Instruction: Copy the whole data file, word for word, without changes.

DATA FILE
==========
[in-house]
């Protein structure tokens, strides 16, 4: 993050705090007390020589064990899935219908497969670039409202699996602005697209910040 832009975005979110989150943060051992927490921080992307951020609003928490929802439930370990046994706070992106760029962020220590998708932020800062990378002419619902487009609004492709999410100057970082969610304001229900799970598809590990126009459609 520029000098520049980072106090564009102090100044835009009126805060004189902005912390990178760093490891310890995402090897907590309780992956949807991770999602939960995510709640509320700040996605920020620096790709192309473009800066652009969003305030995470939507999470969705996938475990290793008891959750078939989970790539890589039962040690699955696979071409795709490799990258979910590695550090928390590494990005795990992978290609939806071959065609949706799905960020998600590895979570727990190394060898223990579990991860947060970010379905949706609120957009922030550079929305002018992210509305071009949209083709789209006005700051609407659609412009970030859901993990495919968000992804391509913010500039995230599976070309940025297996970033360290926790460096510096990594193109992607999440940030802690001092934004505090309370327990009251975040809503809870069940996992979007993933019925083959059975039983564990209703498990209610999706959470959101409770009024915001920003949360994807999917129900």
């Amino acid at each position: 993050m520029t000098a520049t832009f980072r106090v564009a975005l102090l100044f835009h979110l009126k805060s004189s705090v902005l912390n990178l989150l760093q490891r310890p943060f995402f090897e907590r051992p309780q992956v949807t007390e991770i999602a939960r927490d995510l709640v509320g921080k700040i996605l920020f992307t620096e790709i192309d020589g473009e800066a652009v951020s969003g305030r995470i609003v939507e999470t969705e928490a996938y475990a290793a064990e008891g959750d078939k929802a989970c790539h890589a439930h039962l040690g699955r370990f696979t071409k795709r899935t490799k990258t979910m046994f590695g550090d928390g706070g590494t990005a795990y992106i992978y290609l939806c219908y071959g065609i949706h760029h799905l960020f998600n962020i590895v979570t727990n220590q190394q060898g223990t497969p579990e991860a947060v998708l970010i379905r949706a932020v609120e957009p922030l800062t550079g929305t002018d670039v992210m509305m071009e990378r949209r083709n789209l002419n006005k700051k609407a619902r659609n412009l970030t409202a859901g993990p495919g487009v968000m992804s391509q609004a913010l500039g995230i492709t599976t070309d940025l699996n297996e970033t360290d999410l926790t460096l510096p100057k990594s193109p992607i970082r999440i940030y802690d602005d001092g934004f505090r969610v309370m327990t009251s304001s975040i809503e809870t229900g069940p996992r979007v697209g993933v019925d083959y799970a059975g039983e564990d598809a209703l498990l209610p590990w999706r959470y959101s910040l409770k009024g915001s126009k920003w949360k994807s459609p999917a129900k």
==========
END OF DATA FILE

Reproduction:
[in-house]
């Protein structure tokens, strides 16, 4: 993050705090007390020589064990899935219908497969670039409202699996602005697209910040 832009975005979110989150943060051992927490921080992307951020609003928490929802439930370990046994706070992106760029962020220590998708932020800062990378002419619902487009609004492709999410100057970082969610304001229900799970598809590990126009459609 520029000098520049980072106090564009102090100044835009009126805060004189902005912390990178760093490891310890995402090897907590309780992956949807991770999602939960995510709640509320700040996605920020620096790709192309473009800066652009969003305030995470939507999470969705996938475990290793008891959750078939989970790539890589039962040690699955696979071409795709490799990258979910590695550090928390590494990005795990992978290609939806071959065609949706799905960020998600590895979570727990190394060898223990579990991860947060970010379905949706609120957009922030550079929305002018992210509305071009949209083709789209006005700051609407659609412009970030859901993990495919968000992804391509913010500039995230599976070309940025297996970033360290926790460096510096990594193109992607999440940030802690001092934004505090309370327990009251975040809503809870069940996992979007993933019925083959059975039983564990209703498990209610999706959470959101409770009024915001920003949360994807999917129900």
């Amino acid at each position: 993050m520029t000098a520049t832009f980072r106090v564009a975005l102090l100044f835009h979110l009126k805060s004189s705090v902005l912390n990178l989150l760093q490891r310890p943060f995402f090897e907590r051992p309780q992956v949807t007390e991770i999602a939960r927490d995510l709640v509320g921080k700040i996605l920020f992307t620096e790709i192309d020589g473009e800066a652009v951020s969003g305030r995470i609003v939507e999470t969705e928490a996938y475990a290793a064990e008891g959750d078939k929802a989970c790539h890589a439930h039962l040690g699955r370990f696979t071409k795709r899935t490799k990258t979910m046994f590695g550090d928390g706070g590494t990005a795990y992106i992978y290609l939806c219908y071959g065609i949706h760029h799905l960020f998600n962020i590895v979570t727990n220590q190394q060898g223990t497969p579990e991860a947060v998708l970010i379905r949706a932020v609120e957009p922030l800062t550079g929305t002018d670039v992210m509305m071009e990378r949209r083709n789209l002419n006005k700051k609407a619902r659609n412009l970030t409202a859901g993990p495919g487009v968000m992804s391509q609004a913010l500039g995230i492709t599976t070309d940025l699996n297996e970033t360290d999410l926790t460096l510096p100057k990594s193109p992607i970082r999440i940030y802690d602005d001092g934004f505090r969610v309370m327990t009251s304001s975040i809503e809870t229900g069940p996992r979007v697209g993933v019925d083959y799970a059975g039983e564990d598809a209703l498990l209610p590990w999706r959470y959101s910040l409770k009024g915001s126009k920003w949360k994807s459609p999917a129900k």